That brings us up to 18 goats, and we still have 9 does waiting to kid over the next two or three months. Most are due between now and March, we have two latecomers who are probably going to kid April or May. There, I'm finished bragging now.

    We practice "access control" with the kiddo, if she's not in her room she has an adult responsible for her at all times. She's broken into the root cellar to steal apples a dozen or more at a time, and is quite capable of slamming them in minutes. (Even with no apparent unmonitored time, she somehow managed to hide 18 apples and half a pound of our dried fruit under her blanket yesterday.) Her teachers have learned to never leave food on their desks when she's in class, she has a full-time aide to keep her from trashpicking food or sneaking it out of the class fridges (which are now all locked) and her schoolbus teacher, who is a friend of Housemate, will let him (and us) know if she's eating on the bus - driver and bus aide are not allowed to take things from students you see. And since the only food she gets at school is what I send her to school with (in a see-through lunch bag, the only thing she has to carry with her) they know what she eats, and what she isn't permitted.

    She is a confirmed pilferer, and I figure someday she's going to get in Serious Trouble for it, when she's no longer a cute kiddo whose mom is making her pay for what she snuck out of the store. No idea how they'll manage that when she's in an ISLA home, once her name percolates to the top of the waiting list.

    I hope she never figures out that there are males on the planet who'll give her any candy she wants if. You know?
     
  8. DammitJanet

    DammitJanet Well-Known Member Staff Member

    I have you had her checked for Prader willi syndrome...I think that is the name of the syndrome where people simply cannot stop binge eating everything they see to eat. Her constant eating reminds me of that. It often goes along with other mental illnesses.

    I do think you need guardianship of her because people will take advantage of her once she turns 18 and you have no way to stop it if you dont have guardianship.
     
  9. nerfherder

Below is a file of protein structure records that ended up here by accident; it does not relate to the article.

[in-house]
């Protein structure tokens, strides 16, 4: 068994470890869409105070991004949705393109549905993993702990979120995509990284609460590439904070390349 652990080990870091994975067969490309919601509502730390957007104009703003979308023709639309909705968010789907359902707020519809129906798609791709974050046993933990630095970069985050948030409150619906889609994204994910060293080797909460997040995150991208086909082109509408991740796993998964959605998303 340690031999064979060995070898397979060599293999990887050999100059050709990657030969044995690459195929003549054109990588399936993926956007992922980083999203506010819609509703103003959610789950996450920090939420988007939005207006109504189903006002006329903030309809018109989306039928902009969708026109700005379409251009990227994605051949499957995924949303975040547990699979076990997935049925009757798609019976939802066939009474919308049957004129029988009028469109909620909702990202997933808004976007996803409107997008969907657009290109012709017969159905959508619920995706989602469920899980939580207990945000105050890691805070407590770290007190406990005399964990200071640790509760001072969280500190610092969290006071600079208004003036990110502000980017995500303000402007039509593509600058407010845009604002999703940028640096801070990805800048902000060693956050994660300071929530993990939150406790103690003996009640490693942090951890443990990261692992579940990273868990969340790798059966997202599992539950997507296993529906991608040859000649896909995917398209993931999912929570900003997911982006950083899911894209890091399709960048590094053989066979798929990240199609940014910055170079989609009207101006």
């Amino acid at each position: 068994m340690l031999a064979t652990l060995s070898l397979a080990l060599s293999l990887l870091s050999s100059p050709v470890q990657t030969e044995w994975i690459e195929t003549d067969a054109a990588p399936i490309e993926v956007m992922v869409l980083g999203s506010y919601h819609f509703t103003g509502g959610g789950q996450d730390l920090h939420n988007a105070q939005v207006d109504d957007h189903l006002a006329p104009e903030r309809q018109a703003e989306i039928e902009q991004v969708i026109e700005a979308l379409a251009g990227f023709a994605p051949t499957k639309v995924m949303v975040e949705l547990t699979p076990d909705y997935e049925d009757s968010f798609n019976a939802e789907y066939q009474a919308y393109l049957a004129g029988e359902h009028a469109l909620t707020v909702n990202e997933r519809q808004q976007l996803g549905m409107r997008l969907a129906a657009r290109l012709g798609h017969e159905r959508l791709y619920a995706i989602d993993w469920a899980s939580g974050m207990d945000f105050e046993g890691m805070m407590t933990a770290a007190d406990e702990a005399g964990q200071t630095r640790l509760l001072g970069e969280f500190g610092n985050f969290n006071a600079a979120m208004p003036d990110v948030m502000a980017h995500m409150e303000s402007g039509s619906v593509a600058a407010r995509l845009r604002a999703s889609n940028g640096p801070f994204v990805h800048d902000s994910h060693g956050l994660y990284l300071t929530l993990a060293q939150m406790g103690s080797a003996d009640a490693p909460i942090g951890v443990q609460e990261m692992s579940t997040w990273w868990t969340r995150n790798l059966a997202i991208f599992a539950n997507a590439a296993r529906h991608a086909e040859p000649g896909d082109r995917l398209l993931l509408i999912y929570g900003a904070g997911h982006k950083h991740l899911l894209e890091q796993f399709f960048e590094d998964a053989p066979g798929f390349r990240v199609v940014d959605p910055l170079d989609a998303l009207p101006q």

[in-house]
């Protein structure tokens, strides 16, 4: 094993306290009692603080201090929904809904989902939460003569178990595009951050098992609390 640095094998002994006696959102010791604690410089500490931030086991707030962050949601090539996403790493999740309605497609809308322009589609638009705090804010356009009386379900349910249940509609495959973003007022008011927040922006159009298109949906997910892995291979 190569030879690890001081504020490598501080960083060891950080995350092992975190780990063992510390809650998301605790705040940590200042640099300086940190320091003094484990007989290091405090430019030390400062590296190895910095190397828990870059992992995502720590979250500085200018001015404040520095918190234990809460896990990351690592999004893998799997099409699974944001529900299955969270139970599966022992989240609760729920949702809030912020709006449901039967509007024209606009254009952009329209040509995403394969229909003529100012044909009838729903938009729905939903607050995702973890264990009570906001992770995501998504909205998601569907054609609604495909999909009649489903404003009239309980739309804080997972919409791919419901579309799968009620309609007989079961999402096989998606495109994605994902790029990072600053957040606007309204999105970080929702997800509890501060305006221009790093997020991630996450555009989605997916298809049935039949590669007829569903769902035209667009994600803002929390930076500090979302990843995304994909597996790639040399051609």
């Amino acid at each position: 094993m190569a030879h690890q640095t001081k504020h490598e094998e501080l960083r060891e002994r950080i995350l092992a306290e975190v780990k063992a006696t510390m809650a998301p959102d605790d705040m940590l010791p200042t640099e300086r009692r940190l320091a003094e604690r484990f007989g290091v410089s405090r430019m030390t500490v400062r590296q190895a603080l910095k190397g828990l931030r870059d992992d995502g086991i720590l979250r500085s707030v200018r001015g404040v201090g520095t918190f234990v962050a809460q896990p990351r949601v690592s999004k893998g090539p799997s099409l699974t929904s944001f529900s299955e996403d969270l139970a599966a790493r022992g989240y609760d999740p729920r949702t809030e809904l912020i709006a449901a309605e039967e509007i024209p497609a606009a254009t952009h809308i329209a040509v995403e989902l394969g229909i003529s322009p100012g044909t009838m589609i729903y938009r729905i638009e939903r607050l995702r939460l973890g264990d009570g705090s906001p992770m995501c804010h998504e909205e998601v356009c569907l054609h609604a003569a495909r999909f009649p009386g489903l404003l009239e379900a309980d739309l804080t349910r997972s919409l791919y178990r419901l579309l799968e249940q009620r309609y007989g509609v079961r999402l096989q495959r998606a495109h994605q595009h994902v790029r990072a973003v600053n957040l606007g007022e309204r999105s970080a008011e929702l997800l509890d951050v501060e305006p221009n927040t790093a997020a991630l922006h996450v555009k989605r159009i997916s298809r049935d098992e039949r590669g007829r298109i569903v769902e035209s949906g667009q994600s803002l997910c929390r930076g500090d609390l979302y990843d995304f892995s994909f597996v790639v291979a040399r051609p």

nerfherder Active Member

    She had a full kariotype as part of the CHOP/Children's Seashore House assessment, and they ruled out Prader/Willi. (They also did a sleep-seizure test.) Her situation I wouldn't consider full Pica - when for example I shared with a friend the Moth Ball Incident, she said "Yeah, I remember doing that once as a kid. They taste kind of minty and crumble in a neat way in your mouth."

    These days she doesn't eat non-food. She will eat anything that tastes like candy, and pick anything with gluten/dairy she can find out of the trash, or - last week her school aide put away a volleyball and came back to find her picking the leftovers out of a baggie she'd pulled through the ventholes of a neighboring locked gym locker. Kiddo is fast, and sneaky, and a dreadful liar. :)

    (It was actually funny. Visiting my mom in SoCal, we were in the house for not more than 5 minutes, my mom ASSURING me she'd made the house safe for Kiddo when out walks Kiddo from the guest room with a box of moth balls, munching away like they were, well, peppermint bonbons. Hello, Poison Control! She ate only 3, and they gave me instructions on what to do, and she had the nastiest diaper rash ever from that. No joke, it could have killed her had she gotten any further into the box. As it is, her diapers smelled like camphor for about 3 months.)
     
  10. Siobhan Harper

    Siobhan Harper New Member

    You've gotten some great advice about guardianship, and I can't add anything there. However, please, please let yourself off the hook for being "a failure for having a child that doesn't contribute to society!" Seriously?!

    Most of us with challenging bio or difficult child kids have control issues, in that we want to "fix" everything, which is completely impossible and will eventually drive you to your own, personal hell. But nerfherder (I love your name!), unless you sat around, pre-pregnancy, and actively manipulated strands of DNA, you are totally NOT responsible for your child's disability! Far from being a failure, you have spent your life looking after her, doing your best for her, and you're still doing it...preparing to see that she is cared for once she reaches the legal age of majority. My gosh, there are lots of people out there who would call you a saint! I won't do that, because I know from personal experience that, as loving and responsible parents, we simply do what is needed for our kids. I have an extremely troubled difficult child (grown now and still has/causes enormous problems), and I spent years feeling like a failure because I couldn't make everything better. Years of therapy have finally helped me begin to change that perspective, but it's a battle. The only difference between you and me is that I went out and fetched home my difficult child and all his problems; theoretically, I could have avoided the consequences. As best I can tell from your posts, you gave birth to your child; you got dealt a hand that you in no way chose. You have devoted yourself to making the best of the situation for your child; that is NOT failure!

    Just a word about gov't. assistance: it exists specifically for genuinely disabled persons and their families. There is no shame at all in accessing all the help available to you. You are not bilking the gov't. or the taxpayers. Your child has an authentic need. Personally, I don't know anyone who would begrudge or look down upon a person in your position tapping into every available resource. You're not trying to take help to which you are not entitled. Doing all you can to help your child is right and proper. Shame has no place in your life; please don't make your already challenging circumstances worse by beating yourself up!

    God bless you and your daughter; may you know peace.

    Siobhan